Archbishop You: South Koreans united, hope amid the coronavirus
Many experts concur that the South Korean model of tracing and tracking the coronavirus emergency is a model to be emulated. The bishop of Daejeon praises the actions of the authorities and praises the citizens' response. "They showed great love of neighbor. It was deeply moving to see so many volunteers go to Daegu." The Church expects to resume public masses on April 6, Monday of Holy Week.
Seoul (AsiaNews) - South Korea is wrapped in an "atmosphere of unity and determination to overcome the coronavirus emergency together," says Msgr. Lazarus You Heung-sik, bishop of Daejeon and president of the Commission for Social Affairs of the Episcopal Conference of Korea (CBCK).
The prelate notes that “from the beginning our government acted transparently and hid nothing from ordinary people, doctors and the sick. Unlike other countries, the South Korean government has shown great credibility. The administration asked for and obtained loyalty and help from the people. If we have become a symbol of hope for the world, it is because almost no one thought only of themselves".
According to Msgr. You, this is the main reason why the country has managed to contain the spread of the virus, taking the right path to return to normal. "Now I can move freely again, attend meetings and carry out my daily activities as a bishop," he says.
“But we must not let our guard down. Last week, a young priest of mine returned from Latin America. For seven days and for as many to come, he will remain in solitary confinement in his room. It is important to avoid any possibility of virus transmission."
The South Korean people, continues Msgr. You, has been able to demonstrate "great love for others. It is moving to see how many doctors and nurses left for Daegu, the epicenter of the crisis here. The city has also received numerous donations in cash and basic necessities. I want to underline the initiative "of the president and other government officials, who have decided to donate 30-50% of their pay to the victims of the coronavirus. Many, even priests, have also decided to take part in this charity drive."
The coronavirus emergency shows that the world is now called to solve problems through collaboration between countries. "The pope stresses this, as a good parish priest of humanity, with the concept of our 'common house'. It is important to live for others. The Gospel has given us a new commandment, the only law on Earth and in Heaven: ‘Love one another. As I have loved you, so you must love one another.' (Jn 13:34). The virus gives us the opportunity to reflect on our past life; creates a community moment for an examination of conscience. In Lent it is time to return to the Father; but it is not possible to find a right relationship with the Father without first having done so with our brothers and sisters. The Church, just like humanity, will be different after the coronavirus. Covid-19 reaffirmed that there are no boundaries and that ways forward have to be found together."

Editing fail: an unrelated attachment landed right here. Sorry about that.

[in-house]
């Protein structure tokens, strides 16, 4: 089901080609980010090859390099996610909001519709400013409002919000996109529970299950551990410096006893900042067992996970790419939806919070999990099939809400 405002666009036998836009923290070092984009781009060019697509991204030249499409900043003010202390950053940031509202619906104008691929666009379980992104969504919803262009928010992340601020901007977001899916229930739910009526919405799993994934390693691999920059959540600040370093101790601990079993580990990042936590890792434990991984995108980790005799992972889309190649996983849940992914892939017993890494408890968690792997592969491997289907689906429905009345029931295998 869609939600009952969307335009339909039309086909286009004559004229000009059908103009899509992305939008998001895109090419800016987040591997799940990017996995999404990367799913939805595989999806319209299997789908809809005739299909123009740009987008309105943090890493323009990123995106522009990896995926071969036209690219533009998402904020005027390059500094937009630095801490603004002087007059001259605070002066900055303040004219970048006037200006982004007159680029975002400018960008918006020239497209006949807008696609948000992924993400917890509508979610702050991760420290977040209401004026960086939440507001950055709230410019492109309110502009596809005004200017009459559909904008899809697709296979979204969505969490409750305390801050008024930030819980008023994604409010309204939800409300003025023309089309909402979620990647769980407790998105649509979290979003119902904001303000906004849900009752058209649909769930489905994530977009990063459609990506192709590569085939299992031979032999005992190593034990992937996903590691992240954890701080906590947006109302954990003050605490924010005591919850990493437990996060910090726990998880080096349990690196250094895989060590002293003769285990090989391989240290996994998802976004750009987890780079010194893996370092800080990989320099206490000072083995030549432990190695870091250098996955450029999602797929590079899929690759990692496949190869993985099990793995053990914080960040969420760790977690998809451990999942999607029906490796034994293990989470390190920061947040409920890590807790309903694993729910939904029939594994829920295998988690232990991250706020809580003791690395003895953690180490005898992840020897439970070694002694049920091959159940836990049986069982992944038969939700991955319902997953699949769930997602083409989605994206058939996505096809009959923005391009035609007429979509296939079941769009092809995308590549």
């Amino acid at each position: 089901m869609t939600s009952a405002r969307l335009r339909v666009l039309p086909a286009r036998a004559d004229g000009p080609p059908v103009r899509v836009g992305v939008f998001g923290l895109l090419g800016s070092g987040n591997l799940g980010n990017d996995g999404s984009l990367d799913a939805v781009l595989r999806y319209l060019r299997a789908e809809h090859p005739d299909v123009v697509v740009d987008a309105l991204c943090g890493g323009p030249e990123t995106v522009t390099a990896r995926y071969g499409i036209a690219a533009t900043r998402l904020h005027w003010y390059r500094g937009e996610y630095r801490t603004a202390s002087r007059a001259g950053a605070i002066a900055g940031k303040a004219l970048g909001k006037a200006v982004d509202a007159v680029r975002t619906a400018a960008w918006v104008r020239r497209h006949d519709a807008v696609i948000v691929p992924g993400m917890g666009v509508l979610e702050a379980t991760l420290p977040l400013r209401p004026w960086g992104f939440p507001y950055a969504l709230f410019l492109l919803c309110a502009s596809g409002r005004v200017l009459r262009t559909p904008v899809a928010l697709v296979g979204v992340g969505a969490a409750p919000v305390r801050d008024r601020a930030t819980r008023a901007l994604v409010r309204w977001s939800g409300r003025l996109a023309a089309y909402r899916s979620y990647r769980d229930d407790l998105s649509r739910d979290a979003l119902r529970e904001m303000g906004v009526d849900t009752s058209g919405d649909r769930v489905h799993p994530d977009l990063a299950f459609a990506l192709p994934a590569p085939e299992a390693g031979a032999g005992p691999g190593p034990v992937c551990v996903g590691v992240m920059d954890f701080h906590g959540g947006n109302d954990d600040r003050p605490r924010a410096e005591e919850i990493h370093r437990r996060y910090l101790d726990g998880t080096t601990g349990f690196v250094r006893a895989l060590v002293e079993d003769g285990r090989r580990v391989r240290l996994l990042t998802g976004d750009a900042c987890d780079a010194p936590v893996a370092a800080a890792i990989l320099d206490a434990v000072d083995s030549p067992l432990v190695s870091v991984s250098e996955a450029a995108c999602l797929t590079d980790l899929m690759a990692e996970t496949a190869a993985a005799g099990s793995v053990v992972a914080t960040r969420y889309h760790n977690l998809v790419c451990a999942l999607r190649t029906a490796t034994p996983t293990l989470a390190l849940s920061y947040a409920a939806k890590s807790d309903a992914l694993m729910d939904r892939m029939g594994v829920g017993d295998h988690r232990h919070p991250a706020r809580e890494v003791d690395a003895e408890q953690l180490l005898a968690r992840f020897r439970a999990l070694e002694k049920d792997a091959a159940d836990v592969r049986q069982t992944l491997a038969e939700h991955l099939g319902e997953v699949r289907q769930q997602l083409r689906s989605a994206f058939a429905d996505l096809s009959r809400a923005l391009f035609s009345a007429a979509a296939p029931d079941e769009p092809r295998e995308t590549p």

The Church of Korea has followed the authorities' measures to counter the spread of the virus. At the moment, the churches remain open to individual prayer but the masses with the people are still suspended. However, the improvement of the situation of contagions at national level seems to open new scenarios. "Last week - said Msgr. You - we Korean bishops met. We thought we could ease the restrictions in early April. My diocese would thus have commemorated the anniversary of the death of Saint John Paul II (April 2). However, it is very likely that we will resume public Eucharistic celebrations on Holy Week Monday (April 6), when all the schools in the country will also reopen. In any case, I invited the People of God of my Diocese to pray the Novena starting from April 2, remembering the victims of Covid-19, the poor and marginalized of the world every day. The Novena will end on Good Friday. Thus the Catholics of Daejeon will prepare to celebrate the Lord's Passion and Resurrection, spiritually uniting themselves with humanity's suffering in prayer. For Palm Sunday, we will find a solution. At the moment, the provisions on social distancing make personal confessions problematic; but we plan to start again within the solemnity of Corpus Domini (June 14). The important thing is that we will be able to celebrate Easter in community in our churches, always respecting some preventive measures against the virus. Following the path indicated by Pope Francis, we continue together as a synodal Church, all together. It is a desire, a challenge; but that's how we will overcome." (PF)